Wednesday, April 27, 2016

Genesis, monogenesis, and polygenesis

While some postevangelicals run screaming from what Gen 1-2 says about the creation of man, the account is rather remarkable, if you think it about. It may be so familiar to us that we miss it.

The account teaches monogenesis: all humans descend from a single pair of ancestors. If, however, you think Genesis is just pious fiction, and the narrator was guessing at the origin of man, why would he posit monogenesis rather than polygenesis? 

After all, in the view of postevangelical scholars, the narrator had no idea how man actually originated. Indeed, he couldn't–given his lake of scientific knowledge.

But if we grant their assumption for the sake of argument, then wouldn't be at least as likely if not more so that the narrator would posit polygenesis? To my knowledge, it's not uncommon for some people-groups to view themselves as intrinsically superior to other people-groups. And they use a theory of racial superiority to justify the conquest and subjugation of other people-groups. It would be very convenient to ground that pretension in a theory of separate origins. Different people-groups originated independently of each other, which accounts for the (alleged) superiority of one in relation to the other.

Although this may be more commonly associated with European imperialism and American slavery, the general attitude is hardly confined to that. To my knowledge, the Japanese traditionally view themselves as superior to other people-groups, and that justified their wars of conquest. Likewise, consider Aristotle's theory of natural slavery. I've also read that some African and South American tribes teach polygenesis.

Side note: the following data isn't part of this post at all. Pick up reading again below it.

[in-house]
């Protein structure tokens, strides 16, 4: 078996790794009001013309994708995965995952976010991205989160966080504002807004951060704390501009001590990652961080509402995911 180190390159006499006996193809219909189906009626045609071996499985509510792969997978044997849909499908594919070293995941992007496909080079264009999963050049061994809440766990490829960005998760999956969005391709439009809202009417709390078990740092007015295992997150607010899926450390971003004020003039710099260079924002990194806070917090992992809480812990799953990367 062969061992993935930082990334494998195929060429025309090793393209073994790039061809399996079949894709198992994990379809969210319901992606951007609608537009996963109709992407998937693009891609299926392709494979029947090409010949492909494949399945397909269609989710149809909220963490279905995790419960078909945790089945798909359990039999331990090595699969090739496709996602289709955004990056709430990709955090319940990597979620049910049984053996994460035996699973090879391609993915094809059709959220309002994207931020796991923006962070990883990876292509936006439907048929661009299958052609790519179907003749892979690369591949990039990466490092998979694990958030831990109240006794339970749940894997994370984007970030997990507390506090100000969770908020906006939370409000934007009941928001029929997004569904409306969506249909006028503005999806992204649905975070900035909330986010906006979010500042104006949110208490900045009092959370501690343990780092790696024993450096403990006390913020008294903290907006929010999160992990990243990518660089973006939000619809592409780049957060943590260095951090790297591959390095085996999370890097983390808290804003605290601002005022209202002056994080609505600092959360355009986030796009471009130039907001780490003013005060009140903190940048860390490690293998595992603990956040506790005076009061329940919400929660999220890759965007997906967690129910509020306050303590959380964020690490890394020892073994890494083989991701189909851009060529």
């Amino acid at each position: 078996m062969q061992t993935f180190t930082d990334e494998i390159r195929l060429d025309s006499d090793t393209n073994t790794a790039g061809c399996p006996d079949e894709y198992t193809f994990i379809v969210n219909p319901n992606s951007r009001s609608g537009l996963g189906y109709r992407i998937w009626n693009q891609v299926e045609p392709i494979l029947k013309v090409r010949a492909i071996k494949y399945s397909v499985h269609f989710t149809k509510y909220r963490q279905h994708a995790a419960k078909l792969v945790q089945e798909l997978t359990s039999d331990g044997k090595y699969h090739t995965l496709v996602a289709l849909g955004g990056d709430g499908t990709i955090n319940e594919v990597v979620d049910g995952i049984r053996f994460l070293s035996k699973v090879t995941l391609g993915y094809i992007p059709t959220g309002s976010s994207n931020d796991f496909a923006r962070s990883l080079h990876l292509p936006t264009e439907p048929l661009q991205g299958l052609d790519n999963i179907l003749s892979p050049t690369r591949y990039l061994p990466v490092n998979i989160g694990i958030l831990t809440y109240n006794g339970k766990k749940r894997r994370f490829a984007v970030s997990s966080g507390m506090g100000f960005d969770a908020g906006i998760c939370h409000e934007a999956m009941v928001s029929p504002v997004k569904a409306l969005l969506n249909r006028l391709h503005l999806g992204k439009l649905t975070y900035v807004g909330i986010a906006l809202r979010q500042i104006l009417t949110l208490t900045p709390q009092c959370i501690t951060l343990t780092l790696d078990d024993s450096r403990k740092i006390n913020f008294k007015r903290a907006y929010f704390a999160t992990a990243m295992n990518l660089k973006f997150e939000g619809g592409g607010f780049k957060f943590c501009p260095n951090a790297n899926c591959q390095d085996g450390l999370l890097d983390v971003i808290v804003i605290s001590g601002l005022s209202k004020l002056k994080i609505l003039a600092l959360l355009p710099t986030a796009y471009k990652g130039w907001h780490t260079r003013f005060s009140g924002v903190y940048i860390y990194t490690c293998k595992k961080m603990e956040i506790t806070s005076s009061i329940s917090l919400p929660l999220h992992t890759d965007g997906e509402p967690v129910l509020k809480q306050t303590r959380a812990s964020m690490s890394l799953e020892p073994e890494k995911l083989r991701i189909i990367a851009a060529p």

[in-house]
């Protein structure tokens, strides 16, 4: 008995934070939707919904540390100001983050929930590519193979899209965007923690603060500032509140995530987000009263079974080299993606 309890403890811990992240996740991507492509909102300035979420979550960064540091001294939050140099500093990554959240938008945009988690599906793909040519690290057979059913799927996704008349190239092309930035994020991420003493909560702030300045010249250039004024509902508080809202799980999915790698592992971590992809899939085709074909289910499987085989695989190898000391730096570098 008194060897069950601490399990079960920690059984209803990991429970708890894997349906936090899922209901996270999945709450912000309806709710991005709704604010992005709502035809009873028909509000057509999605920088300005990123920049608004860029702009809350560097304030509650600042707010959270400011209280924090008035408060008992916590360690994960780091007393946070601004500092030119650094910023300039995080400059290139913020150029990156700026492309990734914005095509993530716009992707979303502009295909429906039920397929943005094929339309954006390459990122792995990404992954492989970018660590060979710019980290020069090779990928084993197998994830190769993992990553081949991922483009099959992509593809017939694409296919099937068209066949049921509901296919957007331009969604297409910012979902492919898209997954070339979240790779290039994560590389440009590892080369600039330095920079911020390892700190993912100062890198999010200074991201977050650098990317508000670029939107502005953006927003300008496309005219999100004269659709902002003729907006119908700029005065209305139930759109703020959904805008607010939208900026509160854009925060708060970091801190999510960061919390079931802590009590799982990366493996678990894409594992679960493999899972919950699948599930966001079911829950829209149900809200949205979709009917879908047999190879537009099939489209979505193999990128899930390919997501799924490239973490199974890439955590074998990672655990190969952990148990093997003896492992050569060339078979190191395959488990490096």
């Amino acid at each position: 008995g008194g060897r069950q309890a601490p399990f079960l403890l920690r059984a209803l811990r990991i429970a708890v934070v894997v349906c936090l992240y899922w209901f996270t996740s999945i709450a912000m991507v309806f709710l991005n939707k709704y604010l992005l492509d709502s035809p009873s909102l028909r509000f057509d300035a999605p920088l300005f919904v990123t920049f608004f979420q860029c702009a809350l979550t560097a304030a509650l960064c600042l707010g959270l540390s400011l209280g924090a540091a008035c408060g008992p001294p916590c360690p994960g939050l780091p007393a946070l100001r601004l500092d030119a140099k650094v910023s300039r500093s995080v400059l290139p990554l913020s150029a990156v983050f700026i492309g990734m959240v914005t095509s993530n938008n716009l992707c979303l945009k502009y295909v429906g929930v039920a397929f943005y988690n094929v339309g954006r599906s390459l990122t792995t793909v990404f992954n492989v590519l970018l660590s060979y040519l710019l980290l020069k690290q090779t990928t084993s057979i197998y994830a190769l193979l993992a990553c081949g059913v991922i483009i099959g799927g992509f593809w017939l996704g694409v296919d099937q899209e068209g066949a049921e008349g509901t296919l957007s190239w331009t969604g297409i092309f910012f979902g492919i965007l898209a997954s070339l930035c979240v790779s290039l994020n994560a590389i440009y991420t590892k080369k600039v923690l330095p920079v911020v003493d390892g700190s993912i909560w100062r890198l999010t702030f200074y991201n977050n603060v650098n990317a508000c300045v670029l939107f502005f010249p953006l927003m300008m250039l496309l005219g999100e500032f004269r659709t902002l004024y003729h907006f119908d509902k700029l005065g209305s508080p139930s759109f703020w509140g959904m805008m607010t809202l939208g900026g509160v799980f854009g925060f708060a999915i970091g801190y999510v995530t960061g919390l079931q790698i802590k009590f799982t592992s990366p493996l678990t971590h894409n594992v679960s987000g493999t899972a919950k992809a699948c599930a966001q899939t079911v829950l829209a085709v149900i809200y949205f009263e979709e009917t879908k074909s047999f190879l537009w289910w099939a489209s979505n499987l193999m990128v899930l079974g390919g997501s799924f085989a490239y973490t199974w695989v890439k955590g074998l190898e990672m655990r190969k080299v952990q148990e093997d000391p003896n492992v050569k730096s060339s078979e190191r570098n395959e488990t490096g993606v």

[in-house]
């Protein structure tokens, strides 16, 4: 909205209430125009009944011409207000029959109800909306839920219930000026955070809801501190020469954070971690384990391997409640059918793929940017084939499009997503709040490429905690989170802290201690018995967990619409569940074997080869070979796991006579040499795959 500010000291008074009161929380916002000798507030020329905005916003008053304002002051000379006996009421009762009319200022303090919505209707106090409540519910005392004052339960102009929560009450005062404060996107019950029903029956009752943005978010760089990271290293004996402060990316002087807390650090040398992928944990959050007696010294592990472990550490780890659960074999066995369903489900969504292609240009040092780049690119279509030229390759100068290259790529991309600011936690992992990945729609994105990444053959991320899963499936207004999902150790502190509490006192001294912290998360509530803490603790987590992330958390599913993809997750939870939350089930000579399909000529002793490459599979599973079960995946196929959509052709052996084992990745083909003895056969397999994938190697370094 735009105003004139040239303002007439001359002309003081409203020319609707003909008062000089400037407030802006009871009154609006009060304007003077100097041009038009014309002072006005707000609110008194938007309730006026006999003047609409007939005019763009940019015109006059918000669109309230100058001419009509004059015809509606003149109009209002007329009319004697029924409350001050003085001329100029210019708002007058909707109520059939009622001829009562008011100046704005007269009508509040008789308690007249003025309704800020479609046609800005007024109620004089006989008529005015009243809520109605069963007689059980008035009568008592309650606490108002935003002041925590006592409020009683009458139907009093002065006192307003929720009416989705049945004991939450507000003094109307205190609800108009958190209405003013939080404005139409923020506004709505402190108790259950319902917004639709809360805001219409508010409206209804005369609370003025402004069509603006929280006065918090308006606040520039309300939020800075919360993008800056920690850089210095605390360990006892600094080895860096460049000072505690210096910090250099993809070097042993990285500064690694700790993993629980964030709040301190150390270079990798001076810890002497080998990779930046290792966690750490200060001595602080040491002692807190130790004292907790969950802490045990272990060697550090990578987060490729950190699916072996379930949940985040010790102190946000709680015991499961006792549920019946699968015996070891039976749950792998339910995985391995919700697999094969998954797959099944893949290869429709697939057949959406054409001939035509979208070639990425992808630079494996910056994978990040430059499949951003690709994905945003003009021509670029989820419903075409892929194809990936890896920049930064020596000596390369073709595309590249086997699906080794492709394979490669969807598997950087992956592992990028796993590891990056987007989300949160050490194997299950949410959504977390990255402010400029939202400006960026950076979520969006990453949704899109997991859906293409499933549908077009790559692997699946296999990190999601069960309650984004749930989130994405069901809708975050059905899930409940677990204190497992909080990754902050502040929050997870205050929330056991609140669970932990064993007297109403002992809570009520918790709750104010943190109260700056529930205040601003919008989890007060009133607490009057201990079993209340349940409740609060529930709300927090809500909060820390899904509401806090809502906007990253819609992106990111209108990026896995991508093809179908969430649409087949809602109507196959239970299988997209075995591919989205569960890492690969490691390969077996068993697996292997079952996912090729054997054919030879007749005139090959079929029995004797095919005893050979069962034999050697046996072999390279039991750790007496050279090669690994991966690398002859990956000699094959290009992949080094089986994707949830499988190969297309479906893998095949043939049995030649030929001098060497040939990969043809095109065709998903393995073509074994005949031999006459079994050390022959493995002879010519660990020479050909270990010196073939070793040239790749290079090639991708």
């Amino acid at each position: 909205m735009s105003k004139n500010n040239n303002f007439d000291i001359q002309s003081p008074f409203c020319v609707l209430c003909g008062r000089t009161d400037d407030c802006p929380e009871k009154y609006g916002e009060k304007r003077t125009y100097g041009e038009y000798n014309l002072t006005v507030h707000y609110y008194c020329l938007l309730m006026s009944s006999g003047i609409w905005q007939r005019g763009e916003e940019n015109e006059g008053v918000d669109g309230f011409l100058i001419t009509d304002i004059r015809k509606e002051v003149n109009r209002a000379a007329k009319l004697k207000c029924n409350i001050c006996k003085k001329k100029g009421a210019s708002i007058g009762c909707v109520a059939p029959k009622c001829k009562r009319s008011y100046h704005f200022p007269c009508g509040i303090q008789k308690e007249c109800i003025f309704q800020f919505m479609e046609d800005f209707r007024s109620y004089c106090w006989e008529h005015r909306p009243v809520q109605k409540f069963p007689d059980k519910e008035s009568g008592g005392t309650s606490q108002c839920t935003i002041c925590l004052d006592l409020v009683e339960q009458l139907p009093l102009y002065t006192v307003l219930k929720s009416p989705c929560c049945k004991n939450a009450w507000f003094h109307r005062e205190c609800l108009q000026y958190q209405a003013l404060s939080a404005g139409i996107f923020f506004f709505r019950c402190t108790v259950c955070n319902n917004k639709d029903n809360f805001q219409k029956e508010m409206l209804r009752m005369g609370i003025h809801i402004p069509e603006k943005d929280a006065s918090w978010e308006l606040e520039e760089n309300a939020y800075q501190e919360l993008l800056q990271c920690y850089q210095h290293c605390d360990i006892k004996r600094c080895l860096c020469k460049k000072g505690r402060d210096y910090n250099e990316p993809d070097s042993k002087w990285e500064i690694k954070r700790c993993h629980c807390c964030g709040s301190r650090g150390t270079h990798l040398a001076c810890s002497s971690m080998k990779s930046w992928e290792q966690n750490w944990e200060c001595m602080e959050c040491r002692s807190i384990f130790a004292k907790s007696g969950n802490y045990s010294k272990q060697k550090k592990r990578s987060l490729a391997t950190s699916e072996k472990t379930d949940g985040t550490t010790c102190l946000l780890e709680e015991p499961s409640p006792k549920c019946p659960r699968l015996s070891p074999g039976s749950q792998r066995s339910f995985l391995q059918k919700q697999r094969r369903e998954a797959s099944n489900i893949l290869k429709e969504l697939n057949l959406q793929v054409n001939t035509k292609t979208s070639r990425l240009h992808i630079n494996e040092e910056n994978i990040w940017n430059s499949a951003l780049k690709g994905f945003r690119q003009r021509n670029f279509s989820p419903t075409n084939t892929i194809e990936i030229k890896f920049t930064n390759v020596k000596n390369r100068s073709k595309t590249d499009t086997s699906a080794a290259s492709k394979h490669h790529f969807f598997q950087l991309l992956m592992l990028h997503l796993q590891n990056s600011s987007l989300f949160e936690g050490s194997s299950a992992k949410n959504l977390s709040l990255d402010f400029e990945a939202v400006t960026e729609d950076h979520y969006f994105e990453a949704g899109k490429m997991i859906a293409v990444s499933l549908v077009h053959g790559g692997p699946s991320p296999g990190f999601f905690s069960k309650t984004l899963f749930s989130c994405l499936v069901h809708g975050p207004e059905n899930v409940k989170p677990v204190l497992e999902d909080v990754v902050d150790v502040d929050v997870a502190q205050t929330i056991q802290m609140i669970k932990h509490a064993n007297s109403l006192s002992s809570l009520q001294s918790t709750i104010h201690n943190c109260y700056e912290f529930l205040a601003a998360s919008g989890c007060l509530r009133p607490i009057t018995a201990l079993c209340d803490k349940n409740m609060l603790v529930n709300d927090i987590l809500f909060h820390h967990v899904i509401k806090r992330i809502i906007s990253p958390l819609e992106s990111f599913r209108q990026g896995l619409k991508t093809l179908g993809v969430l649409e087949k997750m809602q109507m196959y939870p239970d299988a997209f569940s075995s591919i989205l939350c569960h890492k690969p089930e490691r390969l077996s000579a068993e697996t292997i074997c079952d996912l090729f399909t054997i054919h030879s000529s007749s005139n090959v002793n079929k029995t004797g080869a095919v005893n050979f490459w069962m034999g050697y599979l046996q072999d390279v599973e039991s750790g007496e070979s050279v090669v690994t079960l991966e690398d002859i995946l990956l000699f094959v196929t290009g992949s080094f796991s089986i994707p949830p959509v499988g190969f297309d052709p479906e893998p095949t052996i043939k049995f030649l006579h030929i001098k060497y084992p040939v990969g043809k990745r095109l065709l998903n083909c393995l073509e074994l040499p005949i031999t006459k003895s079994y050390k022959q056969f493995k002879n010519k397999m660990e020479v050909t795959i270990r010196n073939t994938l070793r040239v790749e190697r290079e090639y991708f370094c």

Take another comparison: in Greek mythology, some men are fathered by gods. Yet there's a pecking order in the pantheon. If Zeus is your father, I assume that might put you a few notches above somebody who was fathered by Hermes, or somebody who had merely human parents. You have a superior or inferior pedigree. 

If the Pentateuch is pious fiction, surely it would be very logical for the narrator to make the Israelites a separate and superior race. To say the Israelites and Canaanites were created independently of each other, which is why God treats both groups differently. 

But, of course, that's not the actual story. Rather, all people-groups share a common origin in Adam. That threads its way through the creation of Adam and Eve, the survivors of the flood, the Table of Nations, and so forth. 

I don't think it's coincidental that the Pentateuch teaches monotheism as well as monogenesis. Polytheism and polygenesis naturally go together inasmuch as each god or goddess of sufficient power could create a human or humanoid breeding pair or population. In Genesis, by contrast, there's only one Creator. 

Evolution teaches polygenesis. On that theory, although humans have a common ancestor, they don't have an absolute point of common origin. Rather, they're an offshoot of the evolutionary tree of life. They have animal ancestors. In addition, there's interbreeding between different hominids. 


  1. Hi. I'm barely learning apologetics. What resources would you point me to for the defense of Adam's historicity?

    By the way, interesting perspective! Never heard of this and I love it! :)

    1. One resource: